There is a sense of the basheret with Rabbi Matt. Basheret: when mazal (fortune and karma) bring us into relationships and experiences that reinforce the idea that this was meant to happen, a sense of serendipity and providence. Rabbi Matt gets us. He understands we are an authentic, eclectic community that does its best to strive for holiness. We care deeply about integrating Jewish values into the life of our congregation through acts of ḥesed, loving kindness, and tzedakah, using our resources for righteousness, artistic exploration, democratic and egalitarian leadership, integral friendships, inclusivity and collaboration.

Our task is to welcome, guide and support Rabbi Matt—to welcome him into our lives so he can intimately know us as a rabbi, to guide him as he learns about our congregation and to support him with our talents, skills, knowledge, and friendship. As much as I am looking forward to working, learning and serving with Rabbi Matt, I have to say that I am a little freaked out by the idea of being a “Senior Rabbi.” I suppose my days of being the young upstart rabbi are behind me. As “Lead Rabbi” I look forward to having Rabbi Matt in a core, leadership role in our congregation. I sense that we will all become stronger in this relationship.

For the last decade and a half, we have been growing as a congregation. In the world of social justice and activism, we have a reputation of being mighty. We have soulful religious expression, and a culture of sharing and caring for one another. To me, hiring Rabbi Matt in the middle of a pandemic was an act of courage and faith in our future—an act that will enrich and strengthen our wonderful congregation. May we continue to move from strength to strength.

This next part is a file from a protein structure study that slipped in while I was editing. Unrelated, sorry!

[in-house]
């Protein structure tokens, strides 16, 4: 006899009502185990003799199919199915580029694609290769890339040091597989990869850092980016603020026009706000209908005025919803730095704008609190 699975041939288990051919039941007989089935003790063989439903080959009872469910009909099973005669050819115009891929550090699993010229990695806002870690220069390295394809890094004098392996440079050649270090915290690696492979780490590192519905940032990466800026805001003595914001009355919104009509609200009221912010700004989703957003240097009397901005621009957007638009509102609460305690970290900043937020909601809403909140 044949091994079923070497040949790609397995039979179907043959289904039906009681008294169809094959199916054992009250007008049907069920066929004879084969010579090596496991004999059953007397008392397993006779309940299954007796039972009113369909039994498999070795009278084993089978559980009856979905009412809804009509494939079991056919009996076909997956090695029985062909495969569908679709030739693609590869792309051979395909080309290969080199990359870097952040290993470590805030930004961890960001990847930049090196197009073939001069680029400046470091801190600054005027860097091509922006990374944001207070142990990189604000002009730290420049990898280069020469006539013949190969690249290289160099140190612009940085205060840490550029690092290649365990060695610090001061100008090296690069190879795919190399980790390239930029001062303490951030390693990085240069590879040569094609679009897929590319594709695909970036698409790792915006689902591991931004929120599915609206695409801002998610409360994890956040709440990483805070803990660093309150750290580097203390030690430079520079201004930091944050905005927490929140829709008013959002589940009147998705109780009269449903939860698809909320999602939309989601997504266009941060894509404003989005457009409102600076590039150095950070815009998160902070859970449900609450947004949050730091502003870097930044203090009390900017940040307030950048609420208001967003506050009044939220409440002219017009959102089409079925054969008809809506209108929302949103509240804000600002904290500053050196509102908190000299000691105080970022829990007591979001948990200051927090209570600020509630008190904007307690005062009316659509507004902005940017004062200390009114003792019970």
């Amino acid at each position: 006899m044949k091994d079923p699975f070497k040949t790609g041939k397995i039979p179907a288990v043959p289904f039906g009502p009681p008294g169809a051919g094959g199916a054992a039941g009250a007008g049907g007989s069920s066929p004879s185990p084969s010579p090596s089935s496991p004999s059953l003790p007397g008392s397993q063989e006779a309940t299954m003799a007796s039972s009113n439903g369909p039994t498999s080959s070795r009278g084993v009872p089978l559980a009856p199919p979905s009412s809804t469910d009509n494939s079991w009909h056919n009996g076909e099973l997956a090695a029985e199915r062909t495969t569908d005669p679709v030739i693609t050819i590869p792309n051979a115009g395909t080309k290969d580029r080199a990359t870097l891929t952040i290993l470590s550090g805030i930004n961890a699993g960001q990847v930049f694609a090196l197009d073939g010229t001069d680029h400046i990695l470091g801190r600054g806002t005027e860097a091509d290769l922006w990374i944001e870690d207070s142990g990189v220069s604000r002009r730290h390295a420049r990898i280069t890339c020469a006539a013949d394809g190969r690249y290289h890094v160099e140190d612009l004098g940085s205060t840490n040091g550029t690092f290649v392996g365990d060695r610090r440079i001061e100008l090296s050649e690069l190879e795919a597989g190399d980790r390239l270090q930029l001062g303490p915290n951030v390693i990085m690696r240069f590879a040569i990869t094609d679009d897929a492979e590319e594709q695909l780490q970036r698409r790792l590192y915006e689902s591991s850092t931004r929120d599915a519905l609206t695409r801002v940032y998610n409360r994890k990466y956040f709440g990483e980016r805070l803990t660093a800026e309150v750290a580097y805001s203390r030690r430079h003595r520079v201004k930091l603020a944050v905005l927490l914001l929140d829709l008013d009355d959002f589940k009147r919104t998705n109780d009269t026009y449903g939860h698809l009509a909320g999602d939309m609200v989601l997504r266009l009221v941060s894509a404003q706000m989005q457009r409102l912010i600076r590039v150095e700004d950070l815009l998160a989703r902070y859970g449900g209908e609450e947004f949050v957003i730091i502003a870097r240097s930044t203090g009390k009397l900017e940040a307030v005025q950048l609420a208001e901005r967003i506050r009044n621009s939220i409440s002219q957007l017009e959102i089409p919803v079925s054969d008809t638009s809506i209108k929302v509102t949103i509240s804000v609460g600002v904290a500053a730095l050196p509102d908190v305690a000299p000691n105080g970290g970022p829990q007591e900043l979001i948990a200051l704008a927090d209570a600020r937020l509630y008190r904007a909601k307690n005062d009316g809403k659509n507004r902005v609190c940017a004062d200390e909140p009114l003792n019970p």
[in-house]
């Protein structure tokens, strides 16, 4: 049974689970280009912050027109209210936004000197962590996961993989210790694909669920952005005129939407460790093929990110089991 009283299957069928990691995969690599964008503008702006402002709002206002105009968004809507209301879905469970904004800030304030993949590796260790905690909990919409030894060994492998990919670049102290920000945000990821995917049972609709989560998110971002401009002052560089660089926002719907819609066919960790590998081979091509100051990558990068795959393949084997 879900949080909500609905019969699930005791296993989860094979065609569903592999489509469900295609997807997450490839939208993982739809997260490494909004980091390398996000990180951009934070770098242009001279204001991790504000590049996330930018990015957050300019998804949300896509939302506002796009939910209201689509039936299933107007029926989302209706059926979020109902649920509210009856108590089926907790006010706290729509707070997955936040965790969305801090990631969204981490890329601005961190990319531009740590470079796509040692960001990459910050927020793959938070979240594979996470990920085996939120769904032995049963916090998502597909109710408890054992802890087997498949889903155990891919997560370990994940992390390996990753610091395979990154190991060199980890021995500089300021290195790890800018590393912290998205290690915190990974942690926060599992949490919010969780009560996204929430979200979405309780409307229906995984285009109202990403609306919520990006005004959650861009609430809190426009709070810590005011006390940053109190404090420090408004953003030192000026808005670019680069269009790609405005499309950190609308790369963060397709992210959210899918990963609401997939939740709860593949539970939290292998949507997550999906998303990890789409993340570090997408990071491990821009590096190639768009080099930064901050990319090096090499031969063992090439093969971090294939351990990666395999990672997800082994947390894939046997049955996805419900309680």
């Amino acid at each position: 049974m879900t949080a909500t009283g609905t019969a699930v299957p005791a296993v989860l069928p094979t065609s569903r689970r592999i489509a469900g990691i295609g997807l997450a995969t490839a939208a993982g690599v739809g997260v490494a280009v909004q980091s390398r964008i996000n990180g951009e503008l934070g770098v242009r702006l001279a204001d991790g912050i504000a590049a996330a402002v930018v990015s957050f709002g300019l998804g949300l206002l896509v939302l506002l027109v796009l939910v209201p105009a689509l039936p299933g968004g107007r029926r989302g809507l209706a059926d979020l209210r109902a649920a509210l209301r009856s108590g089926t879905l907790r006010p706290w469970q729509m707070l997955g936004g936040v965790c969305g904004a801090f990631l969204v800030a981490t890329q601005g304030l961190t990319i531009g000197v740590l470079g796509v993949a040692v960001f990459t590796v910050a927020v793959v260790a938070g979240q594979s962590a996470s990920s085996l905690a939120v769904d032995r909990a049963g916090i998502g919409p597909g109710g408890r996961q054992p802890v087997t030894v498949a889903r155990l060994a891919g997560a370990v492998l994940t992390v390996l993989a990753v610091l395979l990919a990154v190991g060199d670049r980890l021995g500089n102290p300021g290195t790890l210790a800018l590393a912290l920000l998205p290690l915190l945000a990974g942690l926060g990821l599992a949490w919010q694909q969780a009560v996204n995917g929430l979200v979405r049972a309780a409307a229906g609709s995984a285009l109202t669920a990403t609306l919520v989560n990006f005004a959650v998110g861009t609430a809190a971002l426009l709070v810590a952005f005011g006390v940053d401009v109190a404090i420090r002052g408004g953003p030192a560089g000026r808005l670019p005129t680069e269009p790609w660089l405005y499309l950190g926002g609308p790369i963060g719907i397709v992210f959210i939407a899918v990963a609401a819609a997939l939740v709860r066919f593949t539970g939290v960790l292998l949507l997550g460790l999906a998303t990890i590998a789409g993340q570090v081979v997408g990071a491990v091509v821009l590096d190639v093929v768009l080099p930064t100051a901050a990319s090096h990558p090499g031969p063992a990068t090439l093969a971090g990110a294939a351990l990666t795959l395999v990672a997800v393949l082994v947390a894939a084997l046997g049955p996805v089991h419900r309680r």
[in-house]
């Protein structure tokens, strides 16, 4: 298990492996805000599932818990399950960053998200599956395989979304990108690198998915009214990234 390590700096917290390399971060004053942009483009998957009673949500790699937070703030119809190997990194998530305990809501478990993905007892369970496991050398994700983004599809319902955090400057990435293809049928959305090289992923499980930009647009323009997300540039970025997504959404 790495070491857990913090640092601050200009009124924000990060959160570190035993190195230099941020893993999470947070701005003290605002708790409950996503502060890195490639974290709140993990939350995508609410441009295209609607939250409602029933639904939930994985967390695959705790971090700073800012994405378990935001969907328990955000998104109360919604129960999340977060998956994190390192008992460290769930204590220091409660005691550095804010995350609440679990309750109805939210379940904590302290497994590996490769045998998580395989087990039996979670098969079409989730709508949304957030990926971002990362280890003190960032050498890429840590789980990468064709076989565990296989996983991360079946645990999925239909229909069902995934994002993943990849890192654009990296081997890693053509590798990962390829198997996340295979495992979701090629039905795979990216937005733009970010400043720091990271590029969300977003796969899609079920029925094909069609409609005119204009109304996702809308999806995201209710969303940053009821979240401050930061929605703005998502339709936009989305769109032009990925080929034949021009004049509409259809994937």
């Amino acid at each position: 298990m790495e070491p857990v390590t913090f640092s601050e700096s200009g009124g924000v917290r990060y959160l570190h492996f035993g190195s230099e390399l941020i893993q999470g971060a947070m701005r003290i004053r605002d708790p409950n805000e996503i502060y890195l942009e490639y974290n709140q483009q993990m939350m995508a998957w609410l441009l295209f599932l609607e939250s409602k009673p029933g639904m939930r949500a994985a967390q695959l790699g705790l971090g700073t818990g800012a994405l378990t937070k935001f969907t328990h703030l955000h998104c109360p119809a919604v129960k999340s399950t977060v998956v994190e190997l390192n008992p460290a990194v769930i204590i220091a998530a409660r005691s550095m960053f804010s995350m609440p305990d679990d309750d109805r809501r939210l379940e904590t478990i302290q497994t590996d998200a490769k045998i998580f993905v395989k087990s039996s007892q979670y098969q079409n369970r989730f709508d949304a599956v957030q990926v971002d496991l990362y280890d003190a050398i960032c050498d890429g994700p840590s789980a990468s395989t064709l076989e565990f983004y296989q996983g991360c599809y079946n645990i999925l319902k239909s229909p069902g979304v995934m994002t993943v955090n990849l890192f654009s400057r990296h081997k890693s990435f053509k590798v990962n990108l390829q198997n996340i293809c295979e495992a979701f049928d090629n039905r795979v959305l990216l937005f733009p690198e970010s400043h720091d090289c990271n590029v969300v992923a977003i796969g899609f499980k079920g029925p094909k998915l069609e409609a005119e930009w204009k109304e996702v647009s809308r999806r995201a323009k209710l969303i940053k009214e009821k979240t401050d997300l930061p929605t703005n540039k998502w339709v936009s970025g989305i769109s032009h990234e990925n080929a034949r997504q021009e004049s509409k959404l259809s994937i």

Rabbi Harry


Being Present with the Unknown: Shabbat D’var Vayikra

Rabbi Matt Vayikra

 Shabbat Shalom, When I was in undergrad, I had a roommate who was from Edmonton. She, among other things, besides being an artist, was also an improv actor. She told me about an event that happened at the main improv theatre in Edmonton every year. It was a 24 hour straight improvised performance with a whole team of improv actors.

I had not done improv acting myself, so I asked her about it, “How do you do that even for a minute? How do you create an entire performance that has a narrative arc, with funny moments and serious moments? How do you create all of that on the spot?”

What she told me was that it’s all about trust.

Continue reading Being Present with the Unknown: Shabbat D’var Vayikra

Rabbi Matt: Shabbat D’var Vayakhel/Pekudei

Rabbi Matt Dvar Torah

Shabbat Shalom! There’s a story that’s told of a group of birds, a flock that would spend their time together, go flying in groups, nest near one another. One day, someone came along while this whole group was together and they cast the net on top of all of the birds. The strongest bird tried to lift the net but it was too heavy. Other birds started trying, but they couldn’t do it. Then someone said, “What if we all try together?” So every single bird took a section of that net and together they flapped their wings and they managed to lift it up and toss it to the side. And all together they became free. Continue reading Rabbi Matt: Shabbat D’var Vayakhel/Pekudei

Loneliness Niggun

Screenshot_2020-03-19 A Healing Melody if You Are LonelyHere is a melody that Rabbi Matt shared at the Emanu-El Living Room Chat on Tuesday. Rabbi Matt says, “This melody [niggun] came to me when I was feeling lonely after first moving to a new city. I started singing it and it helped me feel better. This recording starts with just one voice, and then more and more join along. It’s great for listening or for singing along. May it be a comfort to you if you’re lonely.”